I even like knitting socks myself...up to a point. That point is when the socks stop getting bigger.
I started these socks in January. It's an easy little pattern. Rows 1, 3, and 5 are "knit"; Rows 2 and 4 are "P1, K4"; Row 6 is "purl." That's it.
But that's "it"--for-friggin'-ever. I've been working on both socks at the same time (to eliminate second-sock-syndrome, where finishing the first sock leaves the knitter with no desire to start a second one). One sock is a bit further along than the other: 90 rows vs. 84 rows. Times 70 stitches per row. That's 12,180 stitches. And they aren't socks yet. They aren't even close to being socks yet.
Now, I've made socks before. My first knitted pair was these plain-vanilla socks: simple ribbing, plain foot. It was a heavier-than-usual sock yarn, so they knitted up pretty fast.
Last year, I made two pairs of socks for my sister:
The purple socks didn't take very long--or at least it didn't feel like very long. The pattern moved along quickly. The striped ones took--well, they took for-friggin'-ever. (They were Christmas socks. I had one sock done by Christmas. Frantic knitting every available minute for a week produced the second sock by New Year's.)
So I'm thinking that those lovely tiny geometric designs that I like to look at so much are exactly the kinds of sock designs I need to stop knitting.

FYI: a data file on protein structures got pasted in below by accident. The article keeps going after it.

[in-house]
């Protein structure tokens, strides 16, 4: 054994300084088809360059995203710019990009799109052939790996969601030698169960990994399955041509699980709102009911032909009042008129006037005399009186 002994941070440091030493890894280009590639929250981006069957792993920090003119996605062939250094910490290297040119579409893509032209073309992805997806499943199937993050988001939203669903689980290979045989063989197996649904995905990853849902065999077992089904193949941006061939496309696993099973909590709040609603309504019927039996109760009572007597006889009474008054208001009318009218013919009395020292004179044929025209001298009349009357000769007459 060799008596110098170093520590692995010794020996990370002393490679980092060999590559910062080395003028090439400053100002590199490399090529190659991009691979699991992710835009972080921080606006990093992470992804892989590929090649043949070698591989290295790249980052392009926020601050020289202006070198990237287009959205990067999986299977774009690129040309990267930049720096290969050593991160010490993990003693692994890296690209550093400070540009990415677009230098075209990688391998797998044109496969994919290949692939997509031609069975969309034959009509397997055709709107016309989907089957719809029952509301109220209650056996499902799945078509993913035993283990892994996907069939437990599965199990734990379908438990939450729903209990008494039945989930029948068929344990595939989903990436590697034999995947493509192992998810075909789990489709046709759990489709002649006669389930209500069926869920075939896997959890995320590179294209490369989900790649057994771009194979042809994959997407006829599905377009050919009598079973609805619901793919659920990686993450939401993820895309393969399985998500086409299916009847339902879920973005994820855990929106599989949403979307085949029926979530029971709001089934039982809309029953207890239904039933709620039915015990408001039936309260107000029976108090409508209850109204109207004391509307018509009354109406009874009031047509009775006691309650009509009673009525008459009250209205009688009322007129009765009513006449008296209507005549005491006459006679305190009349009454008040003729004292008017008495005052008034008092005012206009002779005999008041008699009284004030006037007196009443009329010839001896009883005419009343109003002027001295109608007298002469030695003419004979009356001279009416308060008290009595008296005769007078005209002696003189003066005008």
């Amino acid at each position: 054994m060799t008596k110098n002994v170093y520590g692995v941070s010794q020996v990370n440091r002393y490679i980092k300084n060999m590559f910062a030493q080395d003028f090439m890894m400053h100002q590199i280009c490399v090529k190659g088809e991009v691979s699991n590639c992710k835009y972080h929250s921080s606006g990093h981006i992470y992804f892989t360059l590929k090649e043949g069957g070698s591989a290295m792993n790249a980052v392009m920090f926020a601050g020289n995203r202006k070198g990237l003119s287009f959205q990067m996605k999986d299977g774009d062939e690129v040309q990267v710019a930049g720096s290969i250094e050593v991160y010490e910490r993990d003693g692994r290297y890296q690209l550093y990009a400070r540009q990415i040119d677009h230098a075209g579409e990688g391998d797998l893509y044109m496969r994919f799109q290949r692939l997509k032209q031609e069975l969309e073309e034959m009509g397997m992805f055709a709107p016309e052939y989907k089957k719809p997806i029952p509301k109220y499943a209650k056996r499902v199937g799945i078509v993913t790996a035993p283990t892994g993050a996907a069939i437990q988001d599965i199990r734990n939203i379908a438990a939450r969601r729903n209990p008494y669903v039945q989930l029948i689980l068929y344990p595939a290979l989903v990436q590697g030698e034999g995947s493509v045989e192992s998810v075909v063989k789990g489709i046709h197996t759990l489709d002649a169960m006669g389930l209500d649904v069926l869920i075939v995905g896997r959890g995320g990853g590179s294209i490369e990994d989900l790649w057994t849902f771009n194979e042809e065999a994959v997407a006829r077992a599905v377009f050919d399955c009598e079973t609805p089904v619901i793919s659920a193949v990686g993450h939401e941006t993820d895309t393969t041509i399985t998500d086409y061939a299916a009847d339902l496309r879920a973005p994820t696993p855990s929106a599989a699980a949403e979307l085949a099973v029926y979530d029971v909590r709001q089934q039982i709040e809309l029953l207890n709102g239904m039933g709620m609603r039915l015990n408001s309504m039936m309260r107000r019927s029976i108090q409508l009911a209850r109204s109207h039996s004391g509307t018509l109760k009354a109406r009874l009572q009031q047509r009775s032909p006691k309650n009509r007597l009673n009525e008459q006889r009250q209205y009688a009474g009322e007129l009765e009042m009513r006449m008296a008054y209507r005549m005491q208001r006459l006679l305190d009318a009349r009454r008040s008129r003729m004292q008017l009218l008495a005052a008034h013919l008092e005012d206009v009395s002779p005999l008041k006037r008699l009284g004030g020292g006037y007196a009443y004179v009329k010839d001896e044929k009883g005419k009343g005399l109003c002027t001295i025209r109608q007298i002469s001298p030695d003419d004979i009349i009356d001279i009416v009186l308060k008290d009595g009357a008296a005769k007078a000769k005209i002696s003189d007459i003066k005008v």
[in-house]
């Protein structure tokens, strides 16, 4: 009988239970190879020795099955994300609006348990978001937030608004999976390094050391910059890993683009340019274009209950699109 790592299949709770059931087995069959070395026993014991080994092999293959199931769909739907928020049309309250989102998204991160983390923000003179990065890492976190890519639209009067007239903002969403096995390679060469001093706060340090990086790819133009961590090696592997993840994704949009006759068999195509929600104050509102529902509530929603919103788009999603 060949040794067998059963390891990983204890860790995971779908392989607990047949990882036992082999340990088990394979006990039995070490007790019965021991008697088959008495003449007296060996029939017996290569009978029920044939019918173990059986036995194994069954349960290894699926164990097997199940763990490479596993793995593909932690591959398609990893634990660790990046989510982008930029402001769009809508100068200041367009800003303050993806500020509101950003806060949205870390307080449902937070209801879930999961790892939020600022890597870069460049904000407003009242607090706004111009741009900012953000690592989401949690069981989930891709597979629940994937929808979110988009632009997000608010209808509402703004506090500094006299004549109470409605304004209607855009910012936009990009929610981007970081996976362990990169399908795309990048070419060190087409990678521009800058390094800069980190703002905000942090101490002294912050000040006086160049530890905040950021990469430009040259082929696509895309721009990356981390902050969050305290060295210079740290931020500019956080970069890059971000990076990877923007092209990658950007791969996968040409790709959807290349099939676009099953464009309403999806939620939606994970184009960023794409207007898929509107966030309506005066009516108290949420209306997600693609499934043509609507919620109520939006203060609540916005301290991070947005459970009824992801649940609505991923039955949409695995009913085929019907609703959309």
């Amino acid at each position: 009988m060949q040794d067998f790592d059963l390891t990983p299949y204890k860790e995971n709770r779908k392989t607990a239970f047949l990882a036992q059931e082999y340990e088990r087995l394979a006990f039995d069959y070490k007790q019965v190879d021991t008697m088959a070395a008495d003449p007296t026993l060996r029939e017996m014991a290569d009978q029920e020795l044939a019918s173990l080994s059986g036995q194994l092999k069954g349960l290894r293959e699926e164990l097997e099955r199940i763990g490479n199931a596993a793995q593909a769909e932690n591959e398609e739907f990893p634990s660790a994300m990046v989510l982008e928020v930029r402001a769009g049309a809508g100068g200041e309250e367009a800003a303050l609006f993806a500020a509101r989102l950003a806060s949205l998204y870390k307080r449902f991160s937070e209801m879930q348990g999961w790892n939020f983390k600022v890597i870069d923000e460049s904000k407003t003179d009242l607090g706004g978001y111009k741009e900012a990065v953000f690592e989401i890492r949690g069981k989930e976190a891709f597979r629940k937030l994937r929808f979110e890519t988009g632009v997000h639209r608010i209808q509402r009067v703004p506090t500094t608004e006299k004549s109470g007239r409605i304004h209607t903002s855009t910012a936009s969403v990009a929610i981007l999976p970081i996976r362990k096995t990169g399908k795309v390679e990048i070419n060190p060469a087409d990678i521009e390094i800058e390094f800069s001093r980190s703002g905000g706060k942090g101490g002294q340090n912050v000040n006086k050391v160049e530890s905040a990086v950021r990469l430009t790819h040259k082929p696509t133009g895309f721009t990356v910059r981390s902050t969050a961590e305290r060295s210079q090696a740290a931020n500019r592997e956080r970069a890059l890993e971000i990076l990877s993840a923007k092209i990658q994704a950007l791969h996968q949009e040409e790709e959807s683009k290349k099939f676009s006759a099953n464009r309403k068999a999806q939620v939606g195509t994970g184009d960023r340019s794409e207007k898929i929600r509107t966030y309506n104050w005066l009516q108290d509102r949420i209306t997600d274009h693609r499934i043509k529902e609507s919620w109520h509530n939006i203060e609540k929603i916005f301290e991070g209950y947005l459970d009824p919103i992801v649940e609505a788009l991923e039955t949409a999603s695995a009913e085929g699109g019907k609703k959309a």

Now I've got lots of sock yarn--variegated, solid, and striping. My family asked what I wanted for Christmas, I told them, and they obligingly gave me sock pattern books and sock yarn. And I already had quite a bit of sock yarn. Sock yarn can be used for socks. It also can be used for small "shawlettes"--little lacy scarf-cum-shawl constructions (most shawlette patterns take about the same amount of yarn as a pair of socks), although there's a limit to how many shawlettes any woman needs in her wardrobe (especially a woman like me, who wears a uniform to work every day). Beyond shawlettes, the uses of sock yarn are a bit limited. You can make baby things--as long as you want to make baby things with lots of very tiny stitches...in tan, khaki, and green stripes or some other non-infant-like colors. Most purchases of sock yarn are made in quantities that don't give you a whole lot of choices in patterns...beyond socks.
But there are lots of sock patterns out there. Lots of free-online sock patterns, too. There are patterned socks. There are lacy socks.
I'm not going to frog my poor, boring Ridged Squares socks. Sometimes you need some mindless knitting while you're killing time waiting for your car to be repaired. Having a pattern you can pick up, look at for a minute, and resume, then put away for a week (or month) or more is very useful. Sometimes I'll work on these at work, during my 30-minute lunch break.
But I'm going to find another pattern I like, pick some yarn from my stash, and start a new pair--very soon. I've resisted having lots of projects in the works at one time, but I'm going to stop worrying about that. Having one pair of socks that is moving along like sludge shouldn't interfere with my desire to knit something more fun.
Even if the "more fun" is another pair of socks.
Shown above: The plain vanilla socks were knitted in Elann Esprit. The purple, gold and green socks (the pattern is called Sunday Swing Socks) are knitted in Patons Stretch Socks yarn. The striped socks were knitted in Lane Cervinia Forever.